Category Archives: DIY

How To Get Rid of Tough Hard Water Stains

My husband and I are huge into DIY, budget projects, and re-purposing antiques. If we want something for our house, we first see if we can make it ourselves at a much lower cost than buying it. In some cases, it would just be less expensive to purchase the item. But, many times we find ourselves making things to save money. We love doing projects together, so that just works out perfectly for both of us! The best thing is that each item is usually unique and screams “us.”

Hubby and I recently decided that we wanted to do a re-do of each room in our house, to make the whole house more coordinated and nice looking. Not to mention, it gives us an excuse to do projects. Our goal is to confine ourselves to a limited budget for each room, which forces us to become super creative and limit our options. It’s like a DIY scavenger hunt. I will share each little project with you, as well as do a full room reveal after each room is completed.

The first room we decided to work on is our master bathroom. I am beyond excited for the changes we have in store for our bathroom! But, to get the ball rolling, I knew I was going to have to clean up the massive hard water stain issue we were having with our granite sink.

Gross, right? Now, before you say, “Did ever clean that thing?” Yes! All. the. stinkin. time! It just seemed like our efforts kept making it worse. The problem with water stains is that you’ll think you’ve gotten it clean, but then once the surface dries, you’ll find that your efforts were for naught. We tried everything (save for CLR, because you can’t use that on granite). At least, I thought we had tried everything. I threw my hands in the air and started researching how to naturally get rid of water stains. One of the things that came up was “vinegar.” Duh! Why didn’t I think of that?! Vinegar is amazing! It can clean pretty much anything. Think about it. You use it to clean your coffee pots, dishwashers, washers, etc. The list is endless.

So, I pulled out my huge tub of vinegar and got to work.

I wasn’t quite sure how to get the ball rolling, so I just started slowly pouring the vinegar on the countertop. I couldn’t believe what started happening. I could literally see the vinegar eating away at the surface of the stains. It foamed!

While I let that sit for a little while, I decided to tackle the drain in the sink. It was completely crusted.

This part was easy. I pulled the plug closed and filled the sink with vinegar until it completely covered the problem area. I let that set for at least fifteen minutes, while I worked on scrubbing at the countertop with the abrasive side of a sponge, a washcloth, and a toothbrush. When I came back to the drain, this is what I found.

My vinegar looked like cloudy water. It had eaten away and released most of the hard water stain. I then used the sponge to scrub up any residue and drained the sink. After that, I went back to the counter. There were areas where the hard water stains were just too much for the vinegar. So, I utilized a tip that my mother-in-law gave me a while ago . . .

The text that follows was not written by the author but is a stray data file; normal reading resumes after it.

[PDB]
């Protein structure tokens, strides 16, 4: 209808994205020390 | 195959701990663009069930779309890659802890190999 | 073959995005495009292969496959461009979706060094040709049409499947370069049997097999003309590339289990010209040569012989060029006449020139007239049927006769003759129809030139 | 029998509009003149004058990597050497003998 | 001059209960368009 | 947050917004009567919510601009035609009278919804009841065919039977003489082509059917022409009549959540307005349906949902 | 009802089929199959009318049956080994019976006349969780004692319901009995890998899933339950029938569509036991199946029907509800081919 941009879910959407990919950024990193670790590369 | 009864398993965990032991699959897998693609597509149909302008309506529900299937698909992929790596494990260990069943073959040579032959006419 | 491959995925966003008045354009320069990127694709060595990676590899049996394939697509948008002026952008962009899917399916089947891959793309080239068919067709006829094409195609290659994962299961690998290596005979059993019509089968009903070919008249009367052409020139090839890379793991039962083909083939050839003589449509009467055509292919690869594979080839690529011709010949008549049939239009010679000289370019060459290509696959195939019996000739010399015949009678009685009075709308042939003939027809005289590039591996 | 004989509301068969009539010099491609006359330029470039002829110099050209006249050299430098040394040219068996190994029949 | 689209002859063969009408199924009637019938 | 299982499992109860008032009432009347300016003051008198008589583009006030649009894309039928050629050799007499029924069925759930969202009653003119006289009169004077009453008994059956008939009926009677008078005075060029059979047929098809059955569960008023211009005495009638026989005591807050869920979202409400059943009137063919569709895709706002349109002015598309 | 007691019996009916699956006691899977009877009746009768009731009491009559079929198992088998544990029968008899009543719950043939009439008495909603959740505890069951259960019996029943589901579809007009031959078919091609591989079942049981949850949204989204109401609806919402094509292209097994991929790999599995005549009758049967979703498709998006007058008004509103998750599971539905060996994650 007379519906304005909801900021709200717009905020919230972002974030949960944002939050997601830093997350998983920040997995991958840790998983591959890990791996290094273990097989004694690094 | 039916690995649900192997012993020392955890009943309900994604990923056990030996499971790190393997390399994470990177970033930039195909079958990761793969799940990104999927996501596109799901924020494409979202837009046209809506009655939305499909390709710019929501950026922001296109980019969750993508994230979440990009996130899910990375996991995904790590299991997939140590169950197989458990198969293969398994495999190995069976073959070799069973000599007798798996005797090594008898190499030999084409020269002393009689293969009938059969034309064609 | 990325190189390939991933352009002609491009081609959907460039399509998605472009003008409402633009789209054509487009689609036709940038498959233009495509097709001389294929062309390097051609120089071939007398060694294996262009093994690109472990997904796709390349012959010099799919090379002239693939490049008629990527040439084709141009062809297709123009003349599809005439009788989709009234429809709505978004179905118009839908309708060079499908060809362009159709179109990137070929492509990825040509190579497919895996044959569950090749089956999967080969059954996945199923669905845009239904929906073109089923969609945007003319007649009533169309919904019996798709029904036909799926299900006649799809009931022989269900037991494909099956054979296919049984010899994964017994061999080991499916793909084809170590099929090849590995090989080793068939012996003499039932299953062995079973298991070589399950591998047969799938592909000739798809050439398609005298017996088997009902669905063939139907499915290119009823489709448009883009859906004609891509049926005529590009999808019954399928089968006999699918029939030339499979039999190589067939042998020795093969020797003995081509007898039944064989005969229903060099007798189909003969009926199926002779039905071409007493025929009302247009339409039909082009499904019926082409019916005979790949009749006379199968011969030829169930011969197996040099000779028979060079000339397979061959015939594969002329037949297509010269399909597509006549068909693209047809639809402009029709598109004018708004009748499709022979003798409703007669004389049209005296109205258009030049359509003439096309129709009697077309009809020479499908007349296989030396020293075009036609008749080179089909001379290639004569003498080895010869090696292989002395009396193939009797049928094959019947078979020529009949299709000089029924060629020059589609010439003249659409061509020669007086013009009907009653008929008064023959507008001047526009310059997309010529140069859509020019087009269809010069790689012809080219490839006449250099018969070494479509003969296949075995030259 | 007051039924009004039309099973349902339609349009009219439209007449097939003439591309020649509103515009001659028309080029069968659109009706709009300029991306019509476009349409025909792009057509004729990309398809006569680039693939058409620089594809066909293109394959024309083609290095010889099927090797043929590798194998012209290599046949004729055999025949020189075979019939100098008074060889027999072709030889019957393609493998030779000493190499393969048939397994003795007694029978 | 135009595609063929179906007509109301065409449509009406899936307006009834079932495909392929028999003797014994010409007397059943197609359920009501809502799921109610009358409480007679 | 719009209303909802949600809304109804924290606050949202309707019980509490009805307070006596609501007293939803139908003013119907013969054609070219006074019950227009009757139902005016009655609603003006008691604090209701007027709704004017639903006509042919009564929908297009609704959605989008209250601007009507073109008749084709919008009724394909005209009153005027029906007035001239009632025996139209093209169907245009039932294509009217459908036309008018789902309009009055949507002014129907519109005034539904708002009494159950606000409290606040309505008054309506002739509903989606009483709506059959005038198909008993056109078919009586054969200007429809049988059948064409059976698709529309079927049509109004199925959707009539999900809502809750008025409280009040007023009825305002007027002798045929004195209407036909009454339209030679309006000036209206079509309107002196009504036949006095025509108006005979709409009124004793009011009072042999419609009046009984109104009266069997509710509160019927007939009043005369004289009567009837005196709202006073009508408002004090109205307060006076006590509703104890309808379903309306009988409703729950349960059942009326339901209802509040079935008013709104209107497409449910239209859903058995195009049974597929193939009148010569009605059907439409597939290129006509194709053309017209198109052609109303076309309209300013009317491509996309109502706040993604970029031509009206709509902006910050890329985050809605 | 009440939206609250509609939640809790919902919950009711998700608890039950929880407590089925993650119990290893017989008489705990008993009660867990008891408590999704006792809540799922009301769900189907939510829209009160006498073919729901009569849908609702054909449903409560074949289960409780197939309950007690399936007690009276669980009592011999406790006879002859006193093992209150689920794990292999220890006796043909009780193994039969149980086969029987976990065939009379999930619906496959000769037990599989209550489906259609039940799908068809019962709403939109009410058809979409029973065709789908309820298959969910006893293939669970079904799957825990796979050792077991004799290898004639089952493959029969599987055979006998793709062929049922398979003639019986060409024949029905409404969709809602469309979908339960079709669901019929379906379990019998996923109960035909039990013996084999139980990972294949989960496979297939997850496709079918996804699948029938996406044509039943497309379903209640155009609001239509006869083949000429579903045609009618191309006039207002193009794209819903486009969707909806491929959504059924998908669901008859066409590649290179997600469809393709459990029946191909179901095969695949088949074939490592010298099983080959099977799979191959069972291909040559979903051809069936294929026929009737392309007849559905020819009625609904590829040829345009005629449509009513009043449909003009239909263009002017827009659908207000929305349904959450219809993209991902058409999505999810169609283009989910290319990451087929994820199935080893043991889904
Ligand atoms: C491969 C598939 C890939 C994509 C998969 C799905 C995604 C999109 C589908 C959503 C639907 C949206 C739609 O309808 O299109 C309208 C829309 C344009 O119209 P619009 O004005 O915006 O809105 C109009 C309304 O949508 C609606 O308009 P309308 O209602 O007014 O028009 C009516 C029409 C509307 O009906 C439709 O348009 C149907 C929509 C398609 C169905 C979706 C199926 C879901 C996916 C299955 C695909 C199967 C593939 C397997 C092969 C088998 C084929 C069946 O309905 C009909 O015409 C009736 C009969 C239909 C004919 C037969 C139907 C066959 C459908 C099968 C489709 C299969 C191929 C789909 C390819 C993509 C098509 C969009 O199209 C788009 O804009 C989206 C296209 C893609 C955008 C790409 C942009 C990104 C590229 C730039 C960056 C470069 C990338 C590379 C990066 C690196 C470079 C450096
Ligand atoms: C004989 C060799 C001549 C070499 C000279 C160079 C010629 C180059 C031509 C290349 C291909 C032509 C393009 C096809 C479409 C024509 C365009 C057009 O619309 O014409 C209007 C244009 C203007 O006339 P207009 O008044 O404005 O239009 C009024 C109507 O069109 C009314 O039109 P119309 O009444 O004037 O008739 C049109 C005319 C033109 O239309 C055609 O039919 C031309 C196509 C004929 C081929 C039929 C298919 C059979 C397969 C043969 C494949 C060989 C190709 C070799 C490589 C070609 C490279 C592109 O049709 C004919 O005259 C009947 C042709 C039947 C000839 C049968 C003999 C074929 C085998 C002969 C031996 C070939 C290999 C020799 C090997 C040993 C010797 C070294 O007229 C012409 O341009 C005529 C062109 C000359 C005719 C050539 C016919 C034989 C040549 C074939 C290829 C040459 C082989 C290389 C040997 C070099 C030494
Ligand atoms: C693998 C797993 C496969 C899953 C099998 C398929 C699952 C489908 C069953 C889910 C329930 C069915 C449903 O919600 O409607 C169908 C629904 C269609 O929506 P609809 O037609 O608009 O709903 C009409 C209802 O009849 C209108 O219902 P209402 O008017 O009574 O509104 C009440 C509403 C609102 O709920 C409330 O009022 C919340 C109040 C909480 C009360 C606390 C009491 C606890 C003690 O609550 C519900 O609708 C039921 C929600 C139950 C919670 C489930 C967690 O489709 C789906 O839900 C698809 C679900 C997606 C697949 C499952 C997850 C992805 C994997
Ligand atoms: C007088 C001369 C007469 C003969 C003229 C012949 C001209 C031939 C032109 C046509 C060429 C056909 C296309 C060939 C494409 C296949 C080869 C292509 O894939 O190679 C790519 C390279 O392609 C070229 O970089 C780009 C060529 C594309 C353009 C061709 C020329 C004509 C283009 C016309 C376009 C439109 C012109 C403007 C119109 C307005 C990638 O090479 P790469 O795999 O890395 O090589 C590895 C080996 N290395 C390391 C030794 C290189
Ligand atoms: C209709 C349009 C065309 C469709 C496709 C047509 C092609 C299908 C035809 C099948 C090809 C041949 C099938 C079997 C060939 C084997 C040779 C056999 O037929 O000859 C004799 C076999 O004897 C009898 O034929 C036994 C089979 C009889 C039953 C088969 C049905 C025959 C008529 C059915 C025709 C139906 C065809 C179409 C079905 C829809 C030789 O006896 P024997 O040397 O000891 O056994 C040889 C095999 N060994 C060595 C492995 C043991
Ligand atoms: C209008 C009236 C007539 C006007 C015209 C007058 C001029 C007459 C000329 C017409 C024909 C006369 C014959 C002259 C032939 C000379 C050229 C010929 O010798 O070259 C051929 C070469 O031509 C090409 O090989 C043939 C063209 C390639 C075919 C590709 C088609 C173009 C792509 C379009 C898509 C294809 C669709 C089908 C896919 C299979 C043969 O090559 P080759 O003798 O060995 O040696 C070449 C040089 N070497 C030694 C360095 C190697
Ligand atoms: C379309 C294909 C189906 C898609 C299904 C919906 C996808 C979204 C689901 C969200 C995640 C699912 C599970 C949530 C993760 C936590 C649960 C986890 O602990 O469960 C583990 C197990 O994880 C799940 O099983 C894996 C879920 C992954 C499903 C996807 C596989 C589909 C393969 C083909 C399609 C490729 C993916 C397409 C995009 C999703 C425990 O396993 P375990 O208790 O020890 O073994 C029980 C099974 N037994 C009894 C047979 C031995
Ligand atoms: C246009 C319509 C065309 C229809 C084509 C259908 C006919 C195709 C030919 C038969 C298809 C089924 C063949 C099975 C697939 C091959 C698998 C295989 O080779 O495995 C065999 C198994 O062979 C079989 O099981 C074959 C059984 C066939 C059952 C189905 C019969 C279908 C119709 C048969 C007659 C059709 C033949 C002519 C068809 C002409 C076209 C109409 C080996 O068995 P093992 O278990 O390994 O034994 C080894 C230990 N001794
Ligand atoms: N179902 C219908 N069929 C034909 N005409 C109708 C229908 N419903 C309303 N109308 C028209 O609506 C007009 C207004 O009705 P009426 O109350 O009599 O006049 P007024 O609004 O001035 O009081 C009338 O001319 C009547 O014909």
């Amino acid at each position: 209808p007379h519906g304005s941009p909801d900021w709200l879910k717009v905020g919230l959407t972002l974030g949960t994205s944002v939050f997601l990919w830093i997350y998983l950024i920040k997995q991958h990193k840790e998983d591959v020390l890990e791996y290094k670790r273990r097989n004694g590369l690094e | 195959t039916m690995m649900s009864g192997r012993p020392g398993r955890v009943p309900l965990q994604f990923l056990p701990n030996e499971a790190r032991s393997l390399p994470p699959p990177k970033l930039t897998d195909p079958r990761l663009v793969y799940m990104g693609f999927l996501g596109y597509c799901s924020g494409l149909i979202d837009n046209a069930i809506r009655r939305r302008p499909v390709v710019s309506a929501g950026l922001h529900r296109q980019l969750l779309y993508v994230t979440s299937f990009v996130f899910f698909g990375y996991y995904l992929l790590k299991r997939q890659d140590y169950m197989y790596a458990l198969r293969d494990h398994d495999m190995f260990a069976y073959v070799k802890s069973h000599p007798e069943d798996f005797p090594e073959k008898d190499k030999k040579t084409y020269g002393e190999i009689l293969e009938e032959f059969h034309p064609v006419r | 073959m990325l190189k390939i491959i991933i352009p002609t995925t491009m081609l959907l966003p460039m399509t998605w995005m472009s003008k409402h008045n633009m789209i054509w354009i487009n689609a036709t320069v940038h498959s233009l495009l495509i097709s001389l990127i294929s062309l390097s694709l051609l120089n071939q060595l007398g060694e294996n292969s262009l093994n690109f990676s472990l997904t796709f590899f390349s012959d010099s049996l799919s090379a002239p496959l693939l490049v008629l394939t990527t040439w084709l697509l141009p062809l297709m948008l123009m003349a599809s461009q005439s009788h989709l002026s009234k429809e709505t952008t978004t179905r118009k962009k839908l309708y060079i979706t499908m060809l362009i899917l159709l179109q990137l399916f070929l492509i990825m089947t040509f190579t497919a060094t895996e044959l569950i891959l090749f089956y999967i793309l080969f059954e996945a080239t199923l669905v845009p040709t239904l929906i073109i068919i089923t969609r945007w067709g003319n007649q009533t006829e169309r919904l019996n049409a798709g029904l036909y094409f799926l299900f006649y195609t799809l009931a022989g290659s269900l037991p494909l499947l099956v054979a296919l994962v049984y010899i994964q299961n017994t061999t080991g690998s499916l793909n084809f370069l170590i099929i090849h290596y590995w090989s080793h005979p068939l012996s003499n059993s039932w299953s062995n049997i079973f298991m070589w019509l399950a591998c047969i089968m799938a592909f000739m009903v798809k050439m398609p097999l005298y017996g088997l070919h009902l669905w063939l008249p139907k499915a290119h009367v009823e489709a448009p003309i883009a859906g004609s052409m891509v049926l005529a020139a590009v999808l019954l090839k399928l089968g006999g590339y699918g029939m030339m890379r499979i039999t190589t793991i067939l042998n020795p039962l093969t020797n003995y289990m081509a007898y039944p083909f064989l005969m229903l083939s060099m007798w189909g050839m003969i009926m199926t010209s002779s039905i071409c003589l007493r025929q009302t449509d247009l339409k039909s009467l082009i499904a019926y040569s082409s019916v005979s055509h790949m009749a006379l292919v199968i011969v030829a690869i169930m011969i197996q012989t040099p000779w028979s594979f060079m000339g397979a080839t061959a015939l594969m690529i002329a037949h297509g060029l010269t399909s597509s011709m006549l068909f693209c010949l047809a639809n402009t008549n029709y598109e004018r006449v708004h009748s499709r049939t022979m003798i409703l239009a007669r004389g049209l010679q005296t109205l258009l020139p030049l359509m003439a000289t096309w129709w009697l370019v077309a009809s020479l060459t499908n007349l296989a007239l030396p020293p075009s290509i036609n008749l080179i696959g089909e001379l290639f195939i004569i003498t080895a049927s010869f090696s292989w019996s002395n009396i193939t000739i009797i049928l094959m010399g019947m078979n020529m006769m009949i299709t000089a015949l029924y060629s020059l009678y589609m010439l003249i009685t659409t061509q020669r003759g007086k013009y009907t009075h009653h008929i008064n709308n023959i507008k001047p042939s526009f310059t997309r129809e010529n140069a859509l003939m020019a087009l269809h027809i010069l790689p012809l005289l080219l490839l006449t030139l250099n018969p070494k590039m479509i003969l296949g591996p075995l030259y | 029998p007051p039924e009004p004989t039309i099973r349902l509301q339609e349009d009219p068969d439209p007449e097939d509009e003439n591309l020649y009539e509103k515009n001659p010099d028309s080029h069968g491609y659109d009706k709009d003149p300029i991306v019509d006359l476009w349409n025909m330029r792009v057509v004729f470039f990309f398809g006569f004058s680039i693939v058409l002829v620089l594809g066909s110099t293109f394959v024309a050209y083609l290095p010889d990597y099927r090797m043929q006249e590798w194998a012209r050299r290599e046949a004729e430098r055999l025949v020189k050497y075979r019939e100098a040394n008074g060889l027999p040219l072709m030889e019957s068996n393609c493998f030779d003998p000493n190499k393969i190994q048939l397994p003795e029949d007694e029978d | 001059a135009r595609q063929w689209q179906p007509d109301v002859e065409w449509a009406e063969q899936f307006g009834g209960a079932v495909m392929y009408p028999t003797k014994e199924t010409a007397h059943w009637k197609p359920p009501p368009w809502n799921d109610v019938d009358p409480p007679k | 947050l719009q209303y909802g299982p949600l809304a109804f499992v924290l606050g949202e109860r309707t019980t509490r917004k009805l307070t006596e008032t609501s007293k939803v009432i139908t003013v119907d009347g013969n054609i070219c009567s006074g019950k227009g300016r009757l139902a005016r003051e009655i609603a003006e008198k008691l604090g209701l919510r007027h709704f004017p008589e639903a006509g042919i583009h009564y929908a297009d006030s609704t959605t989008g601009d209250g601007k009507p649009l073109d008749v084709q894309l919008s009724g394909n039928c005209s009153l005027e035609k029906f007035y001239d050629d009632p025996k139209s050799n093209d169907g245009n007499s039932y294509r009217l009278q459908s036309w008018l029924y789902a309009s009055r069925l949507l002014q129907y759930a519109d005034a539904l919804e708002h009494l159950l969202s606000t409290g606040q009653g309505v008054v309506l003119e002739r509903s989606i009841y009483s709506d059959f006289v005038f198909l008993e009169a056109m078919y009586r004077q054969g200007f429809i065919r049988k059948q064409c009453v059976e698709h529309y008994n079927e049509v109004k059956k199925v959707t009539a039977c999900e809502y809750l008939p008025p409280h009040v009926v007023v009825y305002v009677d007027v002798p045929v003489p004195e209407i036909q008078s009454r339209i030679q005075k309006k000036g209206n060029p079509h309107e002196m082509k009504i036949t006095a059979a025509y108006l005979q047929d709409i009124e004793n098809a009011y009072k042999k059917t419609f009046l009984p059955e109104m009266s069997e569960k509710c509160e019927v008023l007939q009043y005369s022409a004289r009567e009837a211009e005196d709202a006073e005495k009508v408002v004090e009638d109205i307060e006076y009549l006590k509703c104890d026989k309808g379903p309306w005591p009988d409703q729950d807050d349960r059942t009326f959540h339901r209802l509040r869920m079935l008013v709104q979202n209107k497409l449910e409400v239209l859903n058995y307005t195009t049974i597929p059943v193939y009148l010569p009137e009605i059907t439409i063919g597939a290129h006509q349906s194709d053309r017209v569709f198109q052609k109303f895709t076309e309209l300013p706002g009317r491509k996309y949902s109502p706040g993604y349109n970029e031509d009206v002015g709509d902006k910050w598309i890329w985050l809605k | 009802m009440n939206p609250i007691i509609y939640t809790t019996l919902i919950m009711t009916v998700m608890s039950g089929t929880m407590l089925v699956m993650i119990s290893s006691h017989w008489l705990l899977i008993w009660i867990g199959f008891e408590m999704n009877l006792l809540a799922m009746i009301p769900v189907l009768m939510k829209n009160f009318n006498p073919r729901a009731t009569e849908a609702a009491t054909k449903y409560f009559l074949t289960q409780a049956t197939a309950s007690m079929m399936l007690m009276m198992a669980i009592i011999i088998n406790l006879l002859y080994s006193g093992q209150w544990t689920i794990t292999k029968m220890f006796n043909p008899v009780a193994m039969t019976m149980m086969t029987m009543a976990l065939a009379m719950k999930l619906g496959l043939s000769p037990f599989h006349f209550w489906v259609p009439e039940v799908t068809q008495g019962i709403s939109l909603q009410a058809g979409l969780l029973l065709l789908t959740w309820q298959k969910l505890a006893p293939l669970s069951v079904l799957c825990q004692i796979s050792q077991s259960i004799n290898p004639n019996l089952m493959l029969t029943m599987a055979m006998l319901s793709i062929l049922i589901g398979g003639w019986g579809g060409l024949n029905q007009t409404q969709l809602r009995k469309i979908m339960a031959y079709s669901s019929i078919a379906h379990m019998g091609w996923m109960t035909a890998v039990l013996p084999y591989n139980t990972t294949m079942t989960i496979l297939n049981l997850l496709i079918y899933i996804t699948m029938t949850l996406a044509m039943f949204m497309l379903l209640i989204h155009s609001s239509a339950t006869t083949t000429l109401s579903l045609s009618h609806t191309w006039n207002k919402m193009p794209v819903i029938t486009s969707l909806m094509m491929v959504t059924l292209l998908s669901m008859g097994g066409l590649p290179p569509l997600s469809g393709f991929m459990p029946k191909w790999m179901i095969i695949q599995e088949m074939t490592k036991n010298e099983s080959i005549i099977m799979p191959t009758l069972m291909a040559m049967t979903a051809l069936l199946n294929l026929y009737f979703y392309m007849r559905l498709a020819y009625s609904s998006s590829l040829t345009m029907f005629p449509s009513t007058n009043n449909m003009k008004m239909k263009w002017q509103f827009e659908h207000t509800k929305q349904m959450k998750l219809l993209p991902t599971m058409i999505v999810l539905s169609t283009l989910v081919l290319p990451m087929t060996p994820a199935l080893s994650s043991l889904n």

Yes, that is a butter knife. Now, before you go thinking that you could NEVER do that, it is very effective. And, if you do it the right way, you won’t damage your countertops at all. You just have to scrape the stains gently but firm enough to actually break through them. You will know if you’re scratching your countertops. Thankfully, for me, granite is pretty forgiving, so I was able to scrape that bad boy pretty hard.

As I went along working on this, I occasionally dried off the counter to check my progress. Even after a while, the counter still had this large layer of hard water film. So I saturated my washcloth and sponge in vinegar and placed them on the problem areas. I then poured water on the counter between the two. The sponge and washcloth created nice barriers that prevented the vinegar from running off the counter.

I’ll admit, this whole process was slow, long work. It took me about an hour total (including little children interruptions). But, it was well worth it! I wasn’t able to get the counter completely spotless, but it came quite close! Our bathroom sink looks so much better now! Here are the lovely before and afters.

I love my now beautiful, hard water stain-free bathroom sink!

What about you? Have you ever had really tough hard water stains? What did you do to get rid of them?

DIY Dishwasher Detergent

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It’s the end of the pay period, the money has run out, and we are finding ourselves in a pinch in every way. You know, eating canned meals, scraping out the remainders of my deodorant, running out of everything, and so on. Oh, we do have some money in savings, so I could run out to the store and get the necessaries. But, we try to avoid dipping into savings as much as possible, which makes the end of the pay period get interesting (especially when everything seems to run out at the same time).

Well, one of the things that ran out was our dishwasher detergent. I was dreading having to wash the dishes by hand, so I watched as the piles in the sink got higher and higher and demanded that the family use paper plates to lessen the load. When I woke up this morning, I mustered up the will to attack the overflowing sinks of dirty dishes. As I was about to organize the piles to open up a sink, a thought occurred to me. Maybe I could make my own dishwasher detergent! So, I whipped out my laptop and started googling like crazy. After collecting ideas from different sources, I buckled down and put together a super easy solution. After making the solution, I filled the dishwasher, tried it out, and it worked! I am never going to spend $7 on a bottle of dishwasher detergent ever again!

Want to know what it is? I’m not kidding. It’s super easy. Below are the ingredients that you’ll need . . .

cleaned 1/2 gallon milk jug (or use a gallon and double the recipe)